Niagara Gazette — Through it all, Dyster — who ran for re-election in 2011 under the slogan “fast forward” — insists the city will change for the better this year and residents will continue to see a fair share of public infrastructure improvements in the days and months ahead.
“As the weather turns and as some of these development agreements get concluded, people are going to see, once again in 2013, a very active construction season here,” he said.
And recent developments in the state — the implementation of Gov. Andrew Cuomo’s “Buffalo Billion” plan and related projects being developed for Niagara Falls — have Dyster believing the city may soon cash in on the initiatives.
“There is a very strong role for Niagara Falls, especially in the tourism industry segment,” he said.
The mayor acknowledged the condition of the city’s finances may make it difficult for city officials to keep those projects on track.
“We’ve juggled our funds in order to be able to keep all of the projects moving forward,” Dyster said. “But, it’s getting harder and harder to do that.”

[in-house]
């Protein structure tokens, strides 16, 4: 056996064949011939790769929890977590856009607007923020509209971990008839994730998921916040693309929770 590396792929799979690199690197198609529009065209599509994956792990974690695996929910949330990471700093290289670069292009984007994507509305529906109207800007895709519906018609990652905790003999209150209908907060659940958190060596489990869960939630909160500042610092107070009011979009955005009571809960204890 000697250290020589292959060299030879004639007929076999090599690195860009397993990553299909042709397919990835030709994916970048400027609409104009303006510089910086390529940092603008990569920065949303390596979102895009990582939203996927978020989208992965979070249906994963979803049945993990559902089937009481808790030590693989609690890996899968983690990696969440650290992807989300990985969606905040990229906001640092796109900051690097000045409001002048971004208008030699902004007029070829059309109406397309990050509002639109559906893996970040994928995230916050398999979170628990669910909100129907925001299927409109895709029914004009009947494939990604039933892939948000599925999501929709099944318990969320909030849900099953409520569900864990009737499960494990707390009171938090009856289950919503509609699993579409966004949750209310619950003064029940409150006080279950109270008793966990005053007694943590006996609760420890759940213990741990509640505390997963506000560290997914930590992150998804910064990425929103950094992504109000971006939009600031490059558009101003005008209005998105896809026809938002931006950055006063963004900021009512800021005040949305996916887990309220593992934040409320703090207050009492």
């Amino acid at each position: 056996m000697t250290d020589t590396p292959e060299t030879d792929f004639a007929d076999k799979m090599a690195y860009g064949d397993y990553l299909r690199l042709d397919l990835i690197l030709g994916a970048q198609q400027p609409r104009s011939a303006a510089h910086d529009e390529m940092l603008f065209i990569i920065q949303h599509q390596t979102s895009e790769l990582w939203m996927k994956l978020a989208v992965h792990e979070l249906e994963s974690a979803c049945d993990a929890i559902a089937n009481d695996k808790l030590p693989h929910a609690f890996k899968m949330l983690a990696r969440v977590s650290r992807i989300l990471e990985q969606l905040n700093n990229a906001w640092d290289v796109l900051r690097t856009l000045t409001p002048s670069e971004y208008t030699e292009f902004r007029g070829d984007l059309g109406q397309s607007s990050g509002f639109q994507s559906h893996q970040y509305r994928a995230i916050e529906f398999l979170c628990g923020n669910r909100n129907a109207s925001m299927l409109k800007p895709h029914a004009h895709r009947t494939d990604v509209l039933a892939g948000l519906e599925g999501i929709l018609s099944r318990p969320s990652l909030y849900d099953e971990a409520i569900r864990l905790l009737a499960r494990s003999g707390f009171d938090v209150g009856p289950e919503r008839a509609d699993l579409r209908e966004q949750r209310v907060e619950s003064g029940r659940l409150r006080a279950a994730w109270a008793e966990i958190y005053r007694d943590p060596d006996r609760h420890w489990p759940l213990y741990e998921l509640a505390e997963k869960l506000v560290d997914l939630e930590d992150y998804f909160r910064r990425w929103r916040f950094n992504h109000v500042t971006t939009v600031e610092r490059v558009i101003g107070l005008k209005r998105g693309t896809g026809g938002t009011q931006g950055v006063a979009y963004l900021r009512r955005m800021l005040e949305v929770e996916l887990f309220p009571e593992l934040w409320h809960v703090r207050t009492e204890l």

In addition to cash flow issues related to the lack of casino funds, the city will now have a tougher time borrowing money through municipal bonding - the other option available to continue to cover costs for large-scale projects.
This week, the bond rating agency, Moody’s Investors, dropped the city’s rating by two positions, meaning borrowing for municipal projects will come at higher interest and, therefore, higher costs.
“The two ways that we had for making our match for capital projects like road construction projects are both becoming problematic,” Dyster said.
In addition to the cash flow and borrowing issues, Dyster worries about some lines in the city’s adopted budget for 2013. Specifically, he said he’s concerned about $7 million counted as revenues - money set to pay the debt service on the Main Street Public Safety Complex and other financial obligations. Dyster maintains that they were sourced from anticipated casino revenues. If the city does not receive money before those bills are due, it will be in trouble, Dyster said.
“I’m very concerned that our expenses and our revenues are not in balance for, not just subsequent years, but for 2013,” he said.COMING MONDAY New Niagara Falls Police Chief Bryan DalPorto sets his agenda for 2013